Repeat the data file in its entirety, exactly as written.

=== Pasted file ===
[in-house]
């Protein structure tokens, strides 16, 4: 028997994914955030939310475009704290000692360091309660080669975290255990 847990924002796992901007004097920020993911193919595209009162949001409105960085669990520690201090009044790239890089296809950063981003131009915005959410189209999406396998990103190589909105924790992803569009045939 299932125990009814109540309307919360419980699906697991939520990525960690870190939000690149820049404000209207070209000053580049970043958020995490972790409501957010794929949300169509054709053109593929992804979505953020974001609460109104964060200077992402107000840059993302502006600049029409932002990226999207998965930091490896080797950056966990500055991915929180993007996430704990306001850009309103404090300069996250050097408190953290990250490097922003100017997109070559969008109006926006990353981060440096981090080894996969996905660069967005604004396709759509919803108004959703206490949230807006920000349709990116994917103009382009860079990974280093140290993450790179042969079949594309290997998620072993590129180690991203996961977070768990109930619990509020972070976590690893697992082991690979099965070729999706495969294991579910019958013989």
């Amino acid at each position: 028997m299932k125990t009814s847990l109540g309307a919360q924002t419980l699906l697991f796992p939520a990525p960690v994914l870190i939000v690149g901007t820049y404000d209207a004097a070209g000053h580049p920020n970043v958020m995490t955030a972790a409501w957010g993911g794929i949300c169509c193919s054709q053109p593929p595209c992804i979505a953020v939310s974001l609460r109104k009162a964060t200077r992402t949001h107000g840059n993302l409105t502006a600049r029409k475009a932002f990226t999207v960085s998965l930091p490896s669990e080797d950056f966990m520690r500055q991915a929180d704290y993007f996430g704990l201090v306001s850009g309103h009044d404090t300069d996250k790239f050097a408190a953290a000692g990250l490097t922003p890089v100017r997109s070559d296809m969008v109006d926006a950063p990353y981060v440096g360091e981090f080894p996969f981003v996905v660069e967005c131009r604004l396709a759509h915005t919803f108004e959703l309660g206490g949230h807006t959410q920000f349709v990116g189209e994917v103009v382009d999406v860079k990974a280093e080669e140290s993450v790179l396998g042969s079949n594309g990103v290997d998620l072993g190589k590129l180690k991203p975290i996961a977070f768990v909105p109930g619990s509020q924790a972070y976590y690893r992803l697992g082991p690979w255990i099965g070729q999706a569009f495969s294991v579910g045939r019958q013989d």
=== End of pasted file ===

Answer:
[in-house]
């Protein structure tokens, strides 16, 4: 028997994914955030939310475009704290000692360091309660080669975290255990 847990924002796992901007004097920020993911193919595209009162949001409105960085669990520690201090009044790239890089296809950063981003131009915005959410189209999406396998990103190589909105924790992803569009045939 299932125990009814109540309307919360419980699906697991939520990525960690870190939000690149820049404000209207070209000053580049970043958020995490972790409501957010794929949300169509054709053109593929992804979505953020974001609460109104964060200077992402107000840059993302502006600049029409932002990226999207998965930091490896080797950056966990500055991915929180993007996430704990306001850009309103404090300069996250050097408190953290990250490097922003100017997109070559969008109006926006990353981060440096981090080894996969996905660069967005604004396709759509919803108004959703206490949230807006920000349709990116994917103009382009860079990974280093140290993450790179042969079949594309290997998620072993590129180690991203996961977070768990109930619990509020972070976590690893697992082991690979099965070729999706495969294991579910019958013989």
């Amino acid at each position: 028997m299932k125990t009814s847990l109540g309307a919360q924002t419980l699906l697991f796992p939520a990525p960690v994914l870190i939000v690149g901007t820049y404000d209207a004097a070209g000053h580049p920020n970043v958020m995490t955030a972790a409501w957010g993911g794929i949300c169509c193919s054709q053109p593929p595209c992804i979505a953020v939310s974001l609460r109104k009162a964060t200077r992402t949001h107000g840059n993302l409105t502006a600049r029409k475009a932002f990226t999207v960085s998965l930091p490896s669990e080797d950056f966990m520690r500055q991915a929180d704290y993007f996430g704990l201090v306001s850009g309103h009044d404090t300069d996250k790239f050097a408190a953290a000692g990250l490097t922003p890089v100017r997109s070559d296809m969008v109006d926006a950063p990353y981060v440096g360091e981090f080894p996969f981003v996905v660069e967005c131009r604004l396709a759509h915005t919803f108004e959703l309660g206490g949230h807006t959410q920000f349709v990116g189209e994917v103009v382009d999406v860079k990974a280093e080669e140290s993450v790179l396998g042969s079949n594309g990103v290997d998620l072993g190589k590129l180690k991203p975290i996961a977070f768990v909105p109930g619990s509020q924790a972070y976590y690893r992803l697992g082991p690979w255990i099965g070729q999706a569009f495969s294991v579910g045939r019958q013989d």